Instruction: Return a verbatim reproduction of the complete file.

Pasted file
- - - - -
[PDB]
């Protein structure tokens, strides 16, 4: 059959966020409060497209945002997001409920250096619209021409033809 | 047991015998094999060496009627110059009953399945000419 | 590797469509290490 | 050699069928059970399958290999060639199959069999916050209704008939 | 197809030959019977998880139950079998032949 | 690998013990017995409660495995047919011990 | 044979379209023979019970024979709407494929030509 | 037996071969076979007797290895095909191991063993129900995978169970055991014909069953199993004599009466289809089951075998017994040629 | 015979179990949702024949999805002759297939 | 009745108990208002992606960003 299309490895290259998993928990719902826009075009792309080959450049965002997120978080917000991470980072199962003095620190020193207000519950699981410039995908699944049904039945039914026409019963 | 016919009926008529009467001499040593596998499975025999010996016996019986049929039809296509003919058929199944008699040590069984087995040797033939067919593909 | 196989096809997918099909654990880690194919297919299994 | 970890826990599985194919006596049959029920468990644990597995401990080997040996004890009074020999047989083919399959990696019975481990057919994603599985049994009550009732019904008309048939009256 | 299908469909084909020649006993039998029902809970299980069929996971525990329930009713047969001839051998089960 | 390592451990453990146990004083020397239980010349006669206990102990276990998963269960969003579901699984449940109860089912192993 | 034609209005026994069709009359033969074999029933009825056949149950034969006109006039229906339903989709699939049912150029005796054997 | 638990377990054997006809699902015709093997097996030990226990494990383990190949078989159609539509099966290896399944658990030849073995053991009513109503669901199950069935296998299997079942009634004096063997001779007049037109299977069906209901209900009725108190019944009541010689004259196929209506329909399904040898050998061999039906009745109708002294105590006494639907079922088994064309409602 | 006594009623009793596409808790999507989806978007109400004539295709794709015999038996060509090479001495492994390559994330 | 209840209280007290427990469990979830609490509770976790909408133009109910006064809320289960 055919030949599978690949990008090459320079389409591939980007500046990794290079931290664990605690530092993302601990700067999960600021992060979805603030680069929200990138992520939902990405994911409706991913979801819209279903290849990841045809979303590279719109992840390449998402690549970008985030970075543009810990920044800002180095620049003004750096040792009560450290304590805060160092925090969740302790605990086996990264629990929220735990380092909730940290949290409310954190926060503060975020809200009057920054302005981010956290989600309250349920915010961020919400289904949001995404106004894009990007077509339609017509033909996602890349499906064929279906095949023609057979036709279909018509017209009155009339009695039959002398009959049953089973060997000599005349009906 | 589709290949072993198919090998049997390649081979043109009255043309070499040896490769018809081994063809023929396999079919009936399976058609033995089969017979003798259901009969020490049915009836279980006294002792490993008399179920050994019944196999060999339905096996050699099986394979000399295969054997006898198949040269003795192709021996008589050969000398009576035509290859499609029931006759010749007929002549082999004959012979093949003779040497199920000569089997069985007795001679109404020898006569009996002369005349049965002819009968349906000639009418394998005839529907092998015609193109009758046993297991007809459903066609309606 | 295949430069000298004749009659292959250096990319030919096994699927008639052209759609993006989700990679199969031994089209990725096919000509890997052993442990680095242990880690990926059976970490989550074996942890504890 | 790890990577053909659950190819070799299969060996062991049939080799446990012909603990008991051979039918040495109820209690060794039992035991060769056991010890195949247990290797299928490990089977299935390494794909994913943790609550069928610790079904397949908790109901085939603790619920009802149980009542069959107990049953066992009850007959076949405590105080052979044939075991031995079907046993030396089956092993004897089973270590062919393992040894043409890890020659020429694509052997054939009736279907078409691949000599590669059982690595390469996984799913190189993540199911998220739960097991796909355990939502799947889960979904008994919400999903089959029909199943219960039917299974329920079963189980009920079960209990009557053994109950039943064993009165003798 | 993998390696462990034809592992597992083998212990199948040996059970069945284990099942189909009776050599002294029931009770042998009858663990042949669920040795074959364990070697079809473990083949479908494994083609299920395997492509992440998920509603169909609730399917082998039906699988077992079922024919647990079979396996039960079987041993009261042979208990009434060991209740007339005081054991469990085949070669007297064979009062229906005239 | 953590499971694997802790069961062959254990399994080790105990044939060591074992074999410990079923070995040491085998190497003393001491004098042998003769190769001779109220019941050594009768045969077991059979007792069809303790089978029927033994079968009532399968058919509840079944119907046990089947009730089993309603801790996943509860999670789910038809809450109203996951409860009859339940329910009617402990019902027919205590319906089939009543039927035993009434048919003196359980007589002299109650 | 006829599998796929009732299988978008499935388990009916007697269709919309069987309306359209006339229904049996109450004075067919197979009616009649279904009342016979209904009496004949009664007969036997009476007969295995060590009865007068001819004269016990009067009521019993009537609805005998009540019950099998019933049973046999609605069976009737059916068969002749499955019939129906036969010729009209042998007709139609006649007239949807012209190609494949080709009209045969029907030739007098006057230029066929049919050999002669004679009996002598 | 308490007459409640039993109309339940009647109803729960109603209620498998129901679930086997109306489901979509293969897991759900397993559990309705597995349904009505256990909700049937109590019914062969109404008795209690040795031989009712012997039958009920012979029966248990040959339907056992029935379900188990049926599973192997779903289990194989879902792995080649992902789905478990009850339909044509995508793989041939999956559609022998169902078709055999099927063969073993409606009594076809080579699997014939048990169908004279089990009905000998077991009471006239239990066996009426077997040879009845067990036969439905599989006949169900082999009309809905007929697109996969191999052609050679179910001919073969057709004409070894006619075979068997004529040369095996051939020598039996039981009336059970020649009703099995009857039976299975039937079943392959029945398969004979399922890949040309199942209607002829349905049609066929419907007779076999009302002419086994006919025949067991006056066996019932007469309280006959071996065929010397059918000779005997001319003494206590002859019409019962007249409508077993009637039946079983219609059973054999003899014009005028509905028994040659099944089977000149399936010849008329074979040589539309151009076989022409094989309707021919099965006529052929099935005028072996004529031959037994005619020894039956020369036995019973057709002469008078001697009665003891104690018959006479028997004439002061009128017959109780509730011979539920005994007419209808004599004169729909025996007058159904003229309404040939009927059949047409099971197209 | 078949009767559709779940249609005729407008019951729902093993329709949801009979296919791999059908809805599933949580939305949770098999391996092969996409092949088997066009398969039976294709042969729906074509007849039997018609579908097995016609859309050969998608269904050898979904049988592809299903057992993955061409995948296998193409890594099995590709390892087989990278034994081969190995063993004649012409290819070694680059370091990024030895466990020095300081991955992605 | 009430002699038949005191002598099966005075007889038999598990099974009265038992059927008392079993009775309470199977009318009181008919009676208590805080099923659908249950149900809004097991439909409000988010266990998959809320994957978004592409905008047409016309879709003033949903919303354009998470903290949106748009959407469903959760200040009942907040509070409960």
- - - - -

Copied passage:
[PDB]
């Protein structure tokens, strides 16, 4: 059959966020409060497209945002997001409920250096619209021409033809 | 047991015998094999060496009627110059009953399945000419 | 590797469509290490 | 050699069928059970399958290999060639199959069999916050209704008939 | 197809030959019977998880139950079998032949 | 690998013990017995409660495995047919011990 | 044979379209023979019970024979709407494929030509 | 037996071969076979007797290895095909191991063993129900995978169970055991014909069953199993004599009466289809089951075998017994040629 | 015979179990949702024949999805002759297939 | 009745108990208002992606960003 299309490895290259998993928990719902826009075009792309080959450049965002997120978080917000991470980072199962003095620190020193207000519950699981410039995908699944049904039945039914026409019963 | 016919009926008529009467001499040593596998499975025999010996016996019986049929039809296509003919058929199944008699040590069984087995040797033939067919593909 | 196989096809997918099909654990880690194919297919299994 | 970890826990599985194919006596049959029920468990644990597995401990080997040996004890009074020999047989083919399959990696019975481990057919994603599985049994009550009732019904008309048939009256 | 299908469909084909020649006993039998029902809970299980069929996971525990329930009713047969001839051998089960 | 390592451990453990146990004083020397239980010349006669206990102990276990998963269960969003579901699984449940109860089912192993 | 034609209005026994069709009359033969074999029933009825056949149950034969006109006039229906339903989709699939049912150029005796054997 | 638990377990054997006809699902015709093997097996030990226990494990383990190949078989159609539509099966290896399944658990030849073995053991009513109503669901199950069935296998299997079942009634004096063997001779007049037109299977069906209901209900009725108190019944009541010689004259196929209506329909399904040898050998061999039906009745109708002294105590006494639907079922088994064309409602 | 006594009623009793596409808790999507989806978007109400004539295709794709015999038996060509090479001495492994390559994330 | 209840209280007290427990469990979830609490509770976790909408133009109910006064809320289960 055919030949599978690949990008090459320079389409591939980007500046990794290079931290664990605690530092993302601990700067999960600021992060979805603030680069929200990138992520939902990405994911409706991913979801819209279903290849990841045809979303590279719109992840390449998402690549970008985030970075543009810990920044800002180095620049003004750096040792009560450290304590805060160092925090969740302790605990086996990264629990929220735990380092909730940290949290409310954190926060503060975020809200009057920054302005981010956290989600309250349920915010961020919400289904949001995404106004894009990007077509339609017509033909996602890349499906064929279906095949023609057979036709279909018509017209009155009339009695039959002398009959049953089973060997000599005349009906 | 589709290949072993198919090998049997390649081979043109009255043309070499040896490769018809081994063809023929396999079919009936399976058609033995089969017979003798259901009969020490049915009836279980006294002792490993008399179920050994019944196999060999339905096996050699099986394979000399295969054997006898198949040269003795192709021996008589050969000398009576035509290859499609029931006759010749007929002549082999004959012979093949003779040497199920000569089997069985007795001679109404020898006569009996002369005349049965002819009968349906000639009418394998005839529907092998015609193109009758046993297991007809459903066609309606 | 295949430069000298004749009659292959250096990319030919096994699927008639052209759609993006989700990679199969031994089209990725096919000509890997052993442990680095242990880690990926059976970490989550074996942890504890 | 790890990577053909659950190819070799299969060996062991049939080799446990012909603990008991051979039918040495109820209690060794039992035991060769056991010890195949247990290797299928490990089977299935390494794909994913943790609550069928610790079904397949908790109901085939603790619920009802149980009542069959107990049953066992009850007959076949405590105080052979044939075991031995079907046993030396089956092993004897089973270590062919393992040894043409890890020659020429694509052997054939009736279907078409691949000599590669059982690595390469996984799913190189993540199911998220739960097991796909355990939502799947889960979904008994919400999903089959029909199943219960039917299974329920079963189980009920079960209990009557053994109950039943064993009165003798 | 993998390696462990034809592992597992083998212990199948040996059970069945284990099942189909009776050599002294029931009770042998009858663990042949669920040795074959364990070697079809473990083949479908494994083609299920395997492509992440998920509603169909609730399917082998039906699988077992079922024919647990079979396996039960079987041993009261042979208990009434060991209740007339005081054991469990085949070669007297064979009062229906005239 | 953590499971694997802790069961062959254990399994080790105990044939060591074992074999410990079923070995040491085998190497003393001491004098042998003769190769001779109220019941050594009768045969077991059979007792069809303790089978029927033994079968009532399968058919509840079944119907046990089947009730089993309603801790996943509860999670789910038809809450109203996951409860009859339940329910009617402990019902027919205590319906089939009543039927035993009434048919003196359980007589002299109650 | 006829599998796929009732299988978008499935388990009916007697269709919309069987309306359209006339229904049996109450004075067919197979009616009649279904009342016979209904009496004949009664007969036997009476007969295995060590009865007068001819004269016990009067009521019993009537609805005998009540019950099998019933049973046999609605069976009737059916068969002749499955019939129906036969010729009209042998007709139609006649007239949807012209190609494949080709009209045969029907030739007098006057230029066929049919050999002669004679009996002598 | 308490007459409640039993109309339940009647109803729960109603209620498998129901679930086997109306489901979509293969897991759900397993559990309705597995349904009505256990909700049937109590019914062969109404008795209690040795031989009712012997039958009920012979029966248990040959339907056992029935379900188990049926599973192997779903289990194989879902792995080649992902789905478990009850339909044509995508793989041939999956559609022998169902078709055999099927063969073993409606009594076809080579699997014939048990169908004279089990009905000998077991009471006239239990066996009426077997040879009845067990036969439905599989006949169900082999009309809905007929697109996969191999052609050679179910001919073969057709004409070894006619075979068997004529040369095996051939020598039996039981009336059970020649009703099995009857039976299975039937079943392959029945398969004979399922890949040309199942209607002829349905049609066929419907007779076999009302002419086994006919025949067991006056066996019932007469309280006959071996065929010397059918000779005997001319003494206590002859019409019962007249409508077993009637039946079983219609059973054999003899014009005028509905028994040659099944089977000149399936010849008329074979040589539309151009076989022409094989309707021919099965006529052929099935005028072996004529031959037994005619020894039956020369036995019973057709002469008078001697009665003891104690018959006479028997004439002061009128017959109780509730011979539920005994007419209808004599004169729909025996007058159904003229309404040939009927059949047409099971197209 | 078949009767559709779940249609005729407008019951729902093993329709949801009979296919791999059908809805599933949580939305949770098999391996092969996409092949088997066009398969039976294709042969729906074509007849039997018609579908097995016609859309050969998608269904050898979904049988592809299903057992993955061409995948296998193409890594099995590709390892087989990278034994081969190995063993004649012409290819070694680059370091990024030895466990020095300081991955992605 | 009430002699038949005191002598099966005075007889038999598990099974009265038992059927008392079993009775309470199977009318009181008919009676208590805080099923659908249950149900809004097991439909409000988010266990998959809320994957978004592409905008047409016309879709003033949903919303354009998470903290949106748009959407469903959760200040009942907040509070409960």